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Today I woke up with the same headache I went to sleep with last night.

This is also the day I spent several hours on mounds of book work and only completed some of it.

After extra days to get it done, this is the day I still had to resign myself to the fact that my taxes will not be filed on time.

This is the day I finally got through to my daughter, after several days of trying to call her. That call resulted in an argument that was sad and hurtful for both of us, and little accomplished anyway.

It is the day I opened a letter filled with well-meaning and fact-based, but devastating criticism of my work on the Beacon, with a suggestion that I give it up “before the contents become completely irrelevant.”

This is the day I invited company for dinner…and was unable to reach them to cancel, when I realized I was too frustrated and sad to be good company.

So, today, in spite of myself, I planned a dinner and went to the grocery store. I cleared the table by making one big pile (though I’d sworn I wouldn’t) on the desk out of the many small piles (tax stuff, Beacon stuff, blog stuff, correspondence and bills) that were taking up table space. This is the day I’ll cook a chicken and smile and make conversation.

This will not be the first day this year that I don’t publish a blog…because that would mean this day has won, and I don’t want that. Not this day.


The 52 Lists Project #16


september2015 132List your essentials:

Well, I am – perhaps erroneously – taking this to mean the things I would need if stranded on a desert island, or stuck in a bomb shelter, prison cell or other such isolated environment. If that’s the case, here:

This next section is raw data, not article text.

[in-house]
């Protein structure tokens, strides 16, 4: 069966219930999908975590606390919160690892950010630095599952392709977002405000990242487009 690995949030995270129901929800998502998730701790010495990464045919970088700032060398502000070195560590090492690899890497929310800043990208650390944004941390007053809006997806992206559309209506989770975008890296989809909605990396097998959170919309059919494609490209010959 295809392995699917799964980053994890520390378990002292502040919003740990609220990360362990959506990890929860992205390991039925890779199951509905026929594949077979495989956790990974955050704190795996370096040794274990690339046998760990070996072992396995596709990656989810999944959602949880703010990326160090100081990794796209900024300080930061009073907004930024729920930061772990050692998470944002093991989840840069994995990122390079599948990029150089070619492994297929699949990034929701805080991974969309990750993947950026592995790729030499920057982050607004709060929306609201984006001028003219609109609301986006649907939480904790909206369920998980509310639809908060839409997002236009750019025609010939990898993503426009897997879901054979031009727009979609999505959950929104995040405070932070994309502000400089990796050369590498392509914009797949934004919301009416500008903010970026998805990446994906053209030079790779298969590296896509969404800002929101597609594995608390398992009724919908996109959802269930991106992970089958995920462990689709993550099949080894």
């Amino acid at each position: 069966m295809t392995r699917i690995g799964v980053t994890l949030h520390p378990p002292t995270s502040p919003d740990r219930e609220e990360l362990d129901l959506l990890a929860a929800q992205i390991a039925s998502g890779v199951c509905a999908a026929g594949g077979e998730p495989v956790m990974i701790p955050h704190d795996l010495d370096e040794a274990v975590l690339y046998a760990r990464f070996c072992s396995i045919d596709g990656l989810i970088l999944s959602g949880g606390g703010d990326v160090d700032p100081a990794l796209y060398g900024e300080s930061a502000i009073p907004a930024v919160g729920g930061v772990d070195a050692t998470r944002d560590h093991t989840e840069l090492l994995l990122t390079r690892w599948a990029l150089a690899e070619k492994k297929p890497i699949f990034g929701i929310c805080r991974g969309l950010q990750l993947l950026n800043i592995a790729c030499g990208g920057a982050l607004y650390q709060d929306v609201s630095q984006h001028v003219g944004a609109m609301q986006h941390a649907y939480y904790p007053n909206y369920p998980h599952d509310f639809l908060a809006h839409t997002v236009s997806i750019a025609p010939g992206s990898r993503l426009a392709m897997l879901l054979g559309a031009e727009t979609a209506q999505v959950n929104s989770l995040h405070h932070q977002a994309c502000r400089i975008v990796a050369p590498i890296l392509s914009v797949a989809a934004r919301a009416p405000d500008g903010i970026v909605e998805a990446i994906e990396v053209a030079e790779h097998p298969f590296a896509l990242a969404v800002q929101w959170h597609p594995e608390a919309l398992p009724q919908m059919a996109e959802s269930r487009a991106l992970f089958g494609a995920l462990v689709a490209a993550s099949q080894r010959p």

• My eyeglasses.
  • Books. I’ll need some poetry: Emily Dickinson, Marge Piercy, Mary Oliver, e.e. cummings and Billy Collins should do. For prose to read and re-read, I want E.B. White, Maxine Hong Kingston, Evan S. Connell and Annie Dillard.
  • Paper and Pencils. Lots! And a pencil sharpener, because writing or drawing with a dull pencil gets tiresome very quickly.
  • A deck of cards. Or a handful of dice. Or both. I have seen myself through many lonely winter evenings playing solitaire, so it’s good to have them on hand.
  • A toothbrush. Plenty of dental floss. A good toenail clipper and a set of tweezers.
  • My little dog. If all contact with family and friends was lost, it would be especially  comforting to have Rosa Parks with me.

Now, if I am to consider that I’m not stranded somewhere, isolated from the world, then I will add:

  • A computer, for keeping in touch with friends and family (who, it goes without saying, are essential to my happiness), for online Scrabble, Google – for when my memory fails me – and all of the other wonderful things that a computer does.
  • Coffee. With cream. Because, boy, I have been suffering without it while stuck on that imaginary desert island!
  • Chocolate. Dark. With Almonds and Sea Salt. Or, just a dark chocolate Dove bar. Though I’m already wishing for those almonds…

Here’s the Thing


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This is just another Saturday.

Nothing momentous; nothing special.